Iran's president Sunday called for U.S. leaders to be "buried" in response to what he says are American threats of military attack against Tehran's nuclear program.
Mahmoud Ahmadinejad is known for brash rhetoric in addressing the West, but in a speech Sunday he went a step further using a deeply offensive insult in response to U.S. statements that the military option against Iran is still on the table.
"May the undertaker bury you, your table and your body, which has soiled the world," he said using language in Iran reserved for hated enemies.
Several top U.S. officials including Adm. Mike Mullen, chairman of the U.S. Joint Chiefs of Staff have said in recent months that the military option remains on the table and there is a plan to attack Iran, although a military strike has been described as a bad idea.
The crowd of military men and clerics in the town of Hashtgerd just west of the capital chuckled at the president's insult and applauded.
The speech was broadcast by both state television and the official English-language Press TV, but the latter glossed over the insult in the simultaneous translation.
Ahmadinejad's remarks come in sharp contrast to ones he made to Al-Jazeera Arabic news channel in August in which he offered the U.S. Iran's friendship.
In Sunday's speech, Ahmadinejad also questioned once more who was behind the Sept. 11 attacks in the U.S. and said they gave Washington a pretext for seeking to dominate the region and plunder its oil wealth.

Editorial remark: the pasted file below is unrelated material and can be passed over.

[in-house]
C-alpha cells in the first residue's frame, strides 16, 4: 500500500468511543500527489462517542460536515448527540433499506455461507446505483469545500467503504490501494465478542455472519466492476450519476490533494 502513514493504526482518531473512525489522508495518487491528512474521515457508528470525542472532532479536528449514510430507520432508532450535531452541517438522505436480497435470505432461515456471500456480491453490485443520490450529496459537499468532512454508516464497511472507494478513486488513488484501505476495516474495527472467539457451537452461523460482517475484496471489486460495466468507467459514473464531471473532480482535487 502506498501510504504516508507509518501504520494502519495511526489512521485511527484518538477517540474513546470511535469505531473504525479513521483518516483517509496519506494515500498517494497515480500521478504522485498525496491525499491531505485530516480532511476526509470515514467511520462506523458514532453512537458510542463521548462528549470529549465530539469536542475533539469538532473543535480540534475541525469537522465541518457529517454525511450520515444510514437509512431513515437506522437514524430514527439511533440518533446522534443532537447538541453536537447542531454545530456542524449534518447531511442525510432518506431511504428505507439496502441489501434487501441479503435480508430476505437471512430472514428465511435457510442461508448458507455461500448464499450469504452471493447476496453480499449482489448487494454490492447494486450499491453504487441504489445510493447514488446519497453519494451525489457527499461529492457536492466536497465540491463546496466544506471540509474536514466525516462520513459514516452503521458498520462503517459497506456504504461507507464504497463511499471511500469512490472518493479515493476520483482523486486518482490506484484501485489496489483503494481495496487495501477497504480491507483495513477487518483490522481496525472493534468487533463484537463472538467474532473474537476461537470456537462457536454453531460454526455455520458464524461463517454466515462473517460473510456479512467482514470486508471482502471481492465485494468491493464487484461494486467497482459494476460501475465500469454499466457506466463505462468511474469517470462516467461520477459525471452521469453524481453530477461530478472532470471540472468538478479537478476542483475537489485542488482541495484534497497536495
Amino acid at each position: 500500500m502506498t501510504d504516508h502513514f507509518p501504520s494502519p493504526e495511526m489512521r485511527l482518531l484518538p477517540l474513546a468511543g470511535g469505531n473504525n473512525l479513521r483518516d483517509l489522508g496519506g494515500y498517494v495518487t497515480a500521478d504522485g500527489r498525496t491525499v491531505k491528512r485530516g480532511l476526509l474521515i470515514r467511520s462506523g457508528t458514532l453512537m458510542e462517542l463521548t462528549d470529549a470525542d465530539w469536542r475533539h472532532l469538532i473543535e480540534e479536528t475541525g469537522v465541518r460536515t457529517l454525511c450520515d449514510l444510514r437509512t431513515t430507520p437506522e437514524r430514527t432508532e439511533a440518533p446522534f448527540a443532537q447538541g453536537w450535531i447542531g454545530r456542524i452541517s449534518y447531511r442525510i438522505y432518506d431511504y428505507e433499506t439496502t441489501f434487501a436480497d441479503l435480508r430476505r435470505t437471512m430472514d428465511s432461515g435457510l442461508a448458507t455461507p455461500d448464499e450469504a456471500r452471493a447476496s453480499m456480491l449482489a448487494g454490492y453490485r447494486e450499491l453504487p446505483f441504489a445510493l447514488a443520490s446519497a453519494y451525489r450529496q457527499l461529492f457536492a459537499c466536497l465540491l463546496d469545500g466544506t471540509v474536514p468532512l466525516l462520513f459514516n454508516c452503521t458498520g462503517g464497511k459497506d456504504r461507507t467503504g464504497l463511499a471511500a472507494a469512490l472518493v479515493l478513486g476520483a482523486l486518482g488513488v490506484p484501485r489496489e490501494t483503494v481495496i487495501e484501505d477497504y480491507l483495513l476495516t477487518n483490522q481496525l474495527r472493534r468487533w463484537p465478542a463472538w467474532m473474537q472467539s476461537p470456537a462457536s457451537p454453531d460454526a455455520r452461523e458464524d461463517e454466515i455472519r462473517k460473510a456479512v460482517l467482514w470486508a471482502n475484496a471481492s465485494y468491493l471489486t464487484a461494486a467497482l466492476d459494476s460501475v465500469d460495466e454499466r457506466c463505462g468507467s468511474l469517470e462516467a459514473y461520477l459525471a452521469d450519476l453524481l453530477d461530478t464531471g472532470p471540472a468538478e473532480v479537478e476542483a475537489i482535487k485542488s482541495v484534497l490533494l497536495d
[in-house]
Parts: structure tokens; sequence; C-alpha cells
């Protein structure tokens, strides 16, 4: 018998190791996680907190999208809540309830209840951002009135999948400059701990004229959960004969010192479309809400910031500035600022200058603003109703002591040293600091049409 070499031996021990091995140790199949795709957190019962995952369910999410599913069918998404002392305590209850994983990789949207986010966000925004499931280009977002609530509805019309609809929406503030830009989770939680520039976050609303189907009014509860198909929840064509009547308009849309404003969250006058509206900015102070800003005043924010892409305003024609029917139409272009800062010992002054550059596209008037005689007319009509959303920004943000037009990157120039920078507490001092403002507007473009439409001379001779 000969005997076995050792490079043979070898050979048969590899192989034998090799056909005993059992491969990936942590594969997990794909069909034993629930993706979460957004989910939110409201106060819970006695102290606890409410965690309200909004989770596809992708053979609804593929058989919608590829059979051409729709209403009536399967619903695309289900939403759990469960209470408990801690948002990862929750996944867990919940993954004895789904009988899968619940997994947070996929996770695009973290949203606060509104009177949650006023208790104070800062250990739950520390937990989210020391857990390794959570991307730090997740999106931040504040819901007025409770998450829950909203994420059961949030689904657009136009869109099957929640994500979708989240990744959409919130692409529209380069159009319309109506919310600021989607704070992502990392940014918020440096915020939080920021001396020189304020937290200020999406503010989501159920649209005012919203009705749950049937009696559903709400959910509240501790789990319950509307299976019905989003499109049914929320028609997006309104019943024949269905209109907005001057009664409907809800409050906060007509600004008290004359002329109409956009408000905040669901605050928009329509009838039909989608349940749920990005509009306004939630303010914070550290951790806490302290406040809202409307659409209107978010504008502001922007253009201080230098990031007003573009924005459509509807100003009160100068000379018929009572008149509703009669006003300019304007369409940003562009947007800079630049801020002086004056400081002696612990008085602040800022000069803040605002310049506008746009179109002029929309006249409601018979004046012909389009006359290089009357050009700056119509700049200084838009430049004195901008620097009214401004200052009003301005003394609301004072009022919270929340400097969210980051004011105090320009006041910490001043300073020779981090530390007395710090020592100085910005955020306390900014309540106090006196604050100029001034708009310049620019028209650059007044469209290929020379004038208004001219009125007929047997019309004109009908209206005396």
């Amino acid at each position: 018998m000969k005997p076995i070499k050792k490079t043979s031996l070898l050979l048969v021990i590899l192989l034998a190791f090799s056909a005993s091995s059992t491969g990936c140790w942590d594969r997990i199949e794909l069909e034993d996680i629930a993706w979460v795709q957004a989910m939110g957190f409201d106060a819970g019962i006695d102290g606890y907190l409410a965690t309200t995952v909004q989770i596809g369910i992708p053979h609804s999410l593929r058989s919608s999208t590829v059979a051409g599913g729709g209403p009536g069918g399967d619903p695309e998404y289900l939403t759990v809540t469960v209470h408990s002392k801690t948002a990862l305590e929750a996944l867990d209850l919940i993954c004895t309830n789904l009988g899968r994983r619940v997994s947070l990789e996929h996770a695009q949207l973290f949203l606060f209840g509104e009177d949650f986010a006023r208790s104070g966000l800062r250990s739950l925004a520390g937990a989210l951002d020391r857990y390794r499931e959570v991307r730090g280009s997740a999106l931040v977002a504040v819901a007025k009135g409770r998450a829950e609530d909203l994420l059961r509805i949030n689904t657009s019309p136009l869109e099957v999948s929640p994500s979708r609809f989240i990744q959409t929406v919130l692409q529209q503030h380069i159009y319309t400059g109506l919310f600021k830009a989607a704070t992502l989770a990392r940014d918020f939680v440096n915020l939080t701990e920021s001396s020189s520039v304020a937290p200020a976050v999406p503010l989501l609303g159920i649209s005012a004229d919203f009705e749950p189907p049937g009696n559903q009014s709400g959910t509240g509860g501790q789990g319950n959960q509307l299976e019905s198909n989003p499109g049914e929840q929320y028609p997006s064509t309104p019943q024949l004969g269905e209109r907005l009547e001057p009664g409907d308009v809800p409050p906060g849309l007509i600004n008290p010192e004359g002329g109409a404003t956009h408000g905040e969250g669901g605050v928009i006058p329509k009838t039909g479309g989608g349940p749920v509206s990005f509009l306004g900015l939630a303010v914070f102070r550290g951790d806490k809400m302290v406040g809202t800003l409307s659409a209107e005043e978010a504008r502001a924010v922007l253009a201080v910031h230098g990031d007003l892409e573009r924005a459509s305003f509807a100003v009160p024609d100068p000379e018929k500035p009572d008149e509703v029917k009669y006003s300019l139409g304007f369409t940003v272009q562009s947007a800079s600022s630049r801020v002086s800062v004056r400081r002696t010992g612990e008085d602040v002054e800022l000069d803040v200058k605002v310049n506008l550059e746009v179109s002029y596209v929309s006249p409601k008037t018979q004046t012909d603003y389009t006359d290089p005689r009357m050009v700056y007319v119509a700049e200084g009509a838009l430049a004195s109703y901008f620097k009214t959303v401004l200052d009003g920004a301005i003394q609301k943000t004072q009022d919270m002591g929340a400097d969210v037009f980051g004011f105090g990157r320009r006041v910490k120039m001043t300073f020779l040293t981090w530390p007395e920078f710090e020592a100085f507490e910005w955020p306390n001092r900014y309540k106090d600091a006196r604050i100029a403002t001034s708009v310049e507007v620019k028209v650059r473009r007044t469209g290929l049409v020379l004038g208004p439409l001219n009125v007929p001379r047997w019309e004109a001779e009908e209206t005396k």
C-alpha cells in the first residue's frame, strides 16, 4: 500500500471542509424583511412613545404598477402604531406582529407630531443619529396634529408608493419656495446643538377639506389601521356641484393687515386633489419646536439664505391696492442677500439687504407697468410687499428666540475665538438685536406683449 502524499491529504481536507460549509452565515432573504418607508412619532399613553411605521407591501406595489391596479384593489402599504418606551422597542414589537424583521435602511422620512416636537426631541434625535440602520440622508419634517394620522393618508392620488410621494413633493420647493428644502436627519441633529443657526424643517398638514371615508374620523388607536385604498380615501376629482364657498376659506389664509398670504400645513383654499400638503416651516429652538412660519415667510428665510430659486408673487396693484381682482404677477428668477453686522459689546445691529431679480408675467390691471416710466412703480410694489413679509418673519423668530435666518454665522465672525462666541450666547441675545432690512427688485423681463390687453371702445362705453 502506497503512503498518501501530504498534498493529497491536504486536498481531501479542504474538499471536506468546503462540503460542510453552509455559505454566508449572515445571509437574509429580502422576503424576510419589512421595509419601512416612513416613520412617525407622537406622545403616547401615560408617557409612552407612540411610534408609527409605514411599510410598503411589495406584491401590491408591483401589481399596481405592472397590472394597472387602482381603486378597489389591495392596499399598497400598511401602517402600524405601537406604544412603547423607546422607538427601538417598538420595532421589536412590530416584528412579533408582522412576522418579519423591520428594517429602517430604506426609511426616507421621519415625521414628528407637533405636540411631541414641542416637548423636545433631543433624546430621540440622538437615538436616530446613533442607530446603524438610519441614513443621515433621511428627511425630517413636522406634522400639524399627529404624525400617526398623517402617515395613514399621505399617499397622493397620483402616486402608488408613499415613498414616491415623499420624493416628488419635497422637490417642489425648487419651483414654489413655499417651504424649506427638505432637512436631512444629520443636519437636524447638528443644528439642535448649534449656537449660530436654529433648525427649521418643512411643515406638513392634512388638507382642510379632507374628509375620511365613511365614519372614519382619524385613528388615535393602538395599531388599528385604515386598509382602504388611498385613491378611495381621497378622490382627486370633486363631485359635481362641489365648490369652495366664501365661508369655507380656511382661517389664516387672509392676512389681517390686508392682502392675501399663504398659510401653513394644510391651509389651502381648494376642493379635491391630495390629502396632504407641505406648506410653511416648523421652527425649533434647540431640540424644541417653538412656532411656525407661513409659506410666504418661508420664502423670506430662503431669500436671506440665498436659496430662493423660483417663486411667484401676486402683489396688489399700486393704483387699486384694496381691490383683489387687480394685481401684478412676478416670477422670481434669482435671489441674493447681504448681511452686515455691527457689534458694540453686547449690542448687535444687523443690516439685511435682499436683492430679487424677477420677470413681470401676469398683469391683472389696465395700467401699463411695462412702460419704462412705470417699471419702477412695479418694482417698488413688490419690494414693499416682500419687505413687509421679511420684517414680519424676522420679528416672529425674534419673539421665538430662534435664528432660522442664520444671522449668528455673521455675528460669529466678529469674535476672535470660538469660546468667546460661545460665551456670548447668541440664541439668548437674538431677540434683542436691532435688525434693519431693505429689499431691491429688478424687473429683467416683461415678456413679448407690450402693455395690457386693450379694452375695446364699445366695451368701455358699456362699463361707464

During his speech in front of the United Nations General Assembly in New York, he said a majority of people in the U.S. and around the world believe the American government staged the attacks, drawing a strong rebuke from President Barack Obama.
Ahmadinejad often resorts to provocative statements to lash out enemies. He has already compared the power of Iran's enemies to a "mosquito," saying Iran deals with the West over its nuclear activities from a position of power and he has likened the United States to a "farm animal trapped in a quagmire" in Afghanistan.
Iran also condemned the latest U.S. sanctions slapped on eight Iranian officials Wednesday, saying they show American interference in Tehran's domestic affairs.
Washington this week imposed travel and financial sanctions on the eight Iranians, accusing them of taking part in human rights abuses during the turmoil following Iran's June 2009 presidential election.